Traditional rotary knobs offer control over ¼-inch and XLR outputs, five variable parameters (most of these are multi-function, as we've come to expect), headphone out and aux-in levels, and preset scrolling and editing (via a large value knob).

Given the limited size of the unit's back panel, Donner has squeezed in an impressive bundle of connectivity options

Several other functions are accessed by touch-screen buttons. There is also a compact rocker pedal for volume, wah-wah, and other expression-pedal functions. Three stomp switches allow for preset A/B/C selection and bank-up/bank-down, as well as other alternative functions.

Given the limited size of the unit's back panel, Donner has squeezed in an impressive bundle of connectivity options. In addition to the single ¼-inch input, stereo outputs are available on both balanced XLR and unbalanced ¼-inch jacks with a ground lift switch for the former. A TRS jack accepts a second expression pedal or two more foot switches, plus there's a DIN for MIDI in, USB Type-C for direct recording and software access, Aux In and headphone out on 1 /8-inch jacks, and an input for the 9VDC/500mA power supply, which is included.

Absent is any kind of FX loop, as many contemporary modelers offer for incorporating favorite external reverb, delay and modulation effects.


There's neither scope nor space to list every amp, effect and cab included in the Arena 2000, nor to provide a detailed how-you-use-it guide here, but suffice to say the operation is simple, and will be likely intuitive to anyone who has used modeling amp and/or effects units in recent years.

Amp-wise, the Arena 2000 is packed with a familiar list of vintage classics and popular boutique models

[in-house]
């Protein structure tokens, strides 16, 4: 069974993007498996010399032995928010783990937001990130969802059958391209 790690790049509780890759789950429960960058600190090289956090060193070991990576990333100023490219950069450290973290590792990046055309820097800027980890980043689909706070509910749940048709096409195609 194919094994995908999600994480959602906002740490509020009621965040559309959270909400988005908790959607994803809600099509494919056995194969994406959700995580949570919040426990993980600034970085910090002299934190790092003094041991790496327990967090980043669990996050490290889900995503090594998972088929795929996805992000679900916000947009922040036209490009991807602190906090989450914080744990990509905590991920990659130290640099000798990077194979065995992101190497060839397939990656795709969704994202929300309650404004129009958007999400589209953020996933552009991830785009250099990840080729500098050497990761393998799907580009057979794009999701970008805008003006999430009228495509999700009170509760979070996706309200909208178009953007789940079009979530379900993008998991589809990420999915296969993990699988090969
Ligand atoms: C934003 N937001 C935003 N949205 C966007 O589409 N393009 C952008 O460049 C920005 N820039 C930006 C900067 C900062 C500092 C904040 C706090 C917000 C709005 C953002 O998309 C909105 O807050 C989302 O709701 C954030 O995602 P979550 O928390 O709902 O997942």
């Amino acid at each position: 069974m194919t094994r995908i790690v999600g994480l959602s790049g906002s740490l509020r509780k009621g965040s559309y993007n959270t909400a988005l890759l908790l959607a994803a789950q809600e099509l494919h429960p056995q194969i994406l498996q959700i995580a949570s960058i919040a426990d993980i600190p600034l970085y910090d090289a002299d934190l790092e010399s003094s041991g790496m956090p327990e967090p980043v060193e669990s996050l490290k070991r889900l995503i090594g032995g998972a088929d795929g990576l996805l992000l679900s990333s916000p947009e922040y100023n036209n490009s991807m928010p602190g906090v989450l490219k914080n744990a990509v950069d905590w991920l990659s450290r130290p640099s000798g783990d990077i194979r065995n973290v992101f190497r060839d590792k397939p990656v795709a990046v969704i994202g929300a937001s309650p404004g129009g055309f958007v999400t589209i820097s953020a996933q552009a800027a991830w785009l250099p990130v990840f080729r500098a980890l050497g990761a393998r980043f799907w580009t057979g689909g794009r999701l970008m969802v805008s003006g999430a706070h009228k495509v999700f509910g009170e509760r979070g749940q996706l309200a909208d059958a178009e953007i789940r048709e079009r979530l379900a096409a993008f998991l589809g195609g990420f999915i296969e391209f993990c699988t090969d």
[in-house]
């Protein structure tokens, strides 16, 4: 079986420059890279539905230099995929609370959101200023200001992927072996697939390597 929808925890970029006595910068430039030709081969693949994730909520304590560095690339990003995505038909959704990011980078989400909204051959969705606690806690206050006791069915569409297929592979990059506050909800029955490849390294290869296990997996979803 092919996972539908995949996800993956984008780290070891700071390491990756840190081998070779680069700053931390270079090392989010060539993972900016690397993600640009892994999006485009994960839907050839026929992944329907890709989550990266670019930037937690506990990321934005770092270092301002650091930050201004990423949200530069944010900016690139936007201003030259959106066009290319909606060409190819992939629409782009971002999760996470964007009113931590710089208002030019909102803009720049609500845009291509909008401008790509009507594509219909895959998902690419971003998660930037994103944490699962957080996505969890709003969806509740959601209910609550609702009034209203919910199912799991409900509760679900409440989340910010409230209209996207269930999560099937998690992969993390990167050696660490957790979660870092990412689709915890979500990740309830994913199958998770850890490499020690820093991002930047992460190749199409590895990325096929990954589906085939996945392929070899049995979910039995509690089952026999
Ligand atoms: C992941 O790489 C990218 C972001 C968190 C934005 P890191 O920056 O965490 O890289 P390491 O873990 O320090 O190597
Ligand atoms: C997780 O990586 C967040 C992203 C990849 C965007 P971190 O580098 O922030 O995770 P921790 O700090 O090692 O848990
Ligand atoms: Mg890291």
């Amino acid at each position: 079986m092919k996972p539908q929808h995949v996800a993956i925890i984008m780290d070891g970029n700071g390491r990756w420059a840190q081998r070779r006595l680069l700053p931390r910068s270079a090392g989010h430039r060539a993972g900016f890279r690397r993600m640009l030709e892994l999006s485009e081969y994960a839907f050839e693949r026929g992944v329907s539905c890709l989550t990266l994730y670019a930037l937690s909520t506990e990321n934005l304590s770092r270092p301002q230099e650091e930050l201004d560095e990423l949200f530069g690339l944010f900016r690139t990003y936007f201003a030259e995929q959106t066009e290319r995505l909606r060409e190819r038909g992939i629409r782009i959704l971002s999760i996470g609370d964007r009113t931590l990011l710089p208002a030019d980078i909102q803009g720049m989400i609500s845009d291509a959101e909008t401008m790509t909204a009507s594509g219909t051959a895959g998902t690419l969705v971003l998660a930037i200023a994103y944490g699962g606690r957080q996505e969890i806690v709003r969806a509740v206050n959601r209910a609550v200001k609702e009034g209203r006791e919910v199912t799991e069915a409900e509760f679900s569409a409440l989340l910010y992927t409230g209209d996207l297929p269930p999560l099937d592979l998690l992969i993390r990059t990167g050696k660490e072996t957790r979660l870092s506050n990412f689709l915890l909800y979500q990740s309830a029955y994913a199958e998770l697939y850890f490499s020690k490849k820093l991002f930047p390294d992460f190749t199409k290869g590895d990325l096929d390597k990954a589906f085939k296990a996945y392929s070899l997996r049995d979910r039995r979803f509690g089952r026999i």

And fired up right out of the box, the Arena 2000 presents 50 factory-loaded banks with three presets each, which might be about as much as many new users need to be getting on with for a while anyway.

I tested the Arena 2000 with a Gibson 1959 Les Paul reissue and a Fender 1954 Telecaster reissue using headphones, both directly from the unit and via a Universal Audio Apollo Twin Duo recording interface, and with studio monitors.

To be honest, I was expecting at best some grins and giggles from the easy jam potential you get with a sub-$275 box of budget-grade sonic tricks, but there are some entirely usable sounds in here, and plenty of fun to be had besides.

Amp-wise, the Arena2000 is packed with a familiar list of vintage classics and popular boutique models. As I find with many lower-priced units, some of the most viable tones are in the high-gain presets, and particularly so with lashings of reverb and delay slathered on.

I'd largely be happy tracking or performing some arena-rock lead antics with a few of the Boogie, Marshall JCM800 or Soldano lead presets I found in here.